The Fourth Industrial Revolution
We are already half way through 2017, and more than halfway through the decade, yet the Great Recession of 2008 continues to pose challenges for manufacturers. Some challenges can present new opportunities and could force a remake in manufacturing operations worldwide. For both developed and developing economies, manufacturing remains a strong economic sector, accounting for about 16 percent of global GDP and 14 percent of employment. Manufacturing’s contribution the world over is still sizeable- from innovation, contribution to research and development and economic productivity-manufacturing matters.
Many feel this is now the fourth industrial revolution – a blending of the physical to the digital, and that manufacturing must move supply chains to digital frameworks. Cloud technology is becoming more connected, and agile, with less risk, and continues to require operations to become even more connectable. It is now commonplace for manufacturers to integrate their supply chains, and their plant, management, and data operations. Manufacturers must think strategically, be nimble, able to predict the market, not react to it, and to move from information silos, to information networks. The successful manufacturing company will need to turn production lines into production ‘ecosystems.’ These migrations will help manufacturers stay the course, but to stay ON course they need to watch out for two emerging headwinds of customization that could throw them off as the future of manufacturing takes shape.
Consumers today have choices at their fingertips, and can be quite literally a click away from choosing the competitor’s product. The pressure is on manufacturers to stay competitive. One market shift- customizable demand – involves choice and is at the heart of speed-to-market developments. The ability for manufacturers to customize, update, innovate and distribute their products to meet consumer directives in customization will help them stay one step ahead. Innovations like the Internet of Things (IoT) are actually aiding customization by transferring data for product customization over manufacturing networks. Artificial Intelligence (AI) is also pushing innovation, especially with respect to how it can impact E Commerce portals. Those who can respond and create quickly can meet these new challenges, and develop products that meet more customized demands. If speed- to- market force continues to gather steam, then manufacturers who can respond to the challenge, solve it and deliver the goods fast, will get the business.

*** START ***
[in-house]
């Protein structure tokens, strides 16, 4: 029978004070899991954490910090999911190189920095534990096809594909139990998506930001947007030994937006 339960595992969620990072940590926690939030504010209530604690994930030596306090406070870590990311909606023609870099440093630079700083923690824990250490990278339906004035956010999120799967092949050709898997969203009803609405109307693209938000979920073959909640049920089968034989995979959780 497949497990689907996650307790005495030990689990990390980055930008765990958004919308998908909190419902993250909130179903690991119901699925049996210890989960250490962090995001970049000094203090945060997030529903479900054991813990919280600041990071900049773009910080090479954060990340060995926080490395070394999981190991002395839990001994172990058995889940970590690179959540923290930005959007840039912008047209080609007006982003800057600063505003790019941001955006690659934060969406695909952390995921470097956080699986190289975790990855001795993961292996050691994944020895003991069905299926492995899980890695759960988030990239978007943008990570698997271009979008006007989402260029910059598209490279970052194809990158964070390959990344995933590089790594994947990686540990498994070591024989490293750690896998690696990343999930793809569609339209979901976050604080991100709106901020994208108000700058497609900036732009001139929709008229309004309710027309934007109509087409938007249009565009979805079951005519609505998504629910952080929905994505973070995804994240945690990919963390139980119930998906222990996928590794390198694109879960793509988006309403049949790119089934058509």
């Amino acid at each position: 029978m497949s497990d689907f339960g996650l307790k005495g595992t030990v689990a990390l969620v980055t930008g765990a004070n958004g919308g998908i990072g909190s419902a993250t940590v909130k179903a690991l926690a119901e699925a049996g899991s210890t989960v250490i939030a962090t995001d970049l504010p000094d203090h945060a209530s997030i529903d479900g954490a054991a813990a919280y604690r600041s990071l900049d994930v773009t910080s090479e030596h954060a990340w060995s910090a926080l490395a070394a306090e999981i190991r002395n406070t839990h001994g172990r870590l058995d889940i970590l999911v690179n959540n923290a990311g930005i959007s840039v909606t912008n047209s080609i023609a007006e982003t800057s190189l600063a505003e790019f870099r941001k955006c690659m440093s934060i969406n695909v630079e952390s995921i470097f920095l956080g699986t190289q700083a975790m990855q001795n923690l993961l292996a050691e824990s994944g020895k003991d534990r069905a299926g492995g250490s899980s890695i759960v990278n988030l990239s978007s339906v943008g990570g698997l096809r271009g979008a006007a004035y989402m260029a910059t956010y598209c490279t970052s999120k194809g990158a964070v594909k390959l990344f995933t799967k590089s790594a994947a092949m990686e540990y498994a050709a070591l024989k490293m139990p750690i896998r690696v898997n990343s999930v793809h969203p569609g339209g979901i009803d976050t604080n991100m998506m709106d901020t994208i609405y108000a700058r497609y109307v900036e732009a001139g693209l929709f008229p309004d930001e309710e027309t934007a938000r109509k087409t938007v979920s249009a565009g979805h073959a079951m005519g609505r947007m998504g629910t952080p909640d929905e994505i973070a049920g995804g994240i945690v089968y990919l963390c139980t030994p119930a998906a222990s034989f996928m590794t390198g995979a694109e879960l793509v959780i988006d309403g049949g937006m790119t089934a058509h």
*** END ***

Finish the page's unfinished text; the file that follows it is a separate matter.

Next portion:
One way to explain this force is to describe how the opposite- decreased speed to market– can prompt a manufacturing failure. Decreased speed to market gives the competition the sale. A manufacturing operation will lose out when its competitor can make the prototype faster, solve the production problem and/or deliver a new product or service first. It isn’t always about creating the best design but getting the right prototype or product in faster than the competition. The right lead time, and/or the right cost may decide the client’s next supplier or vendor.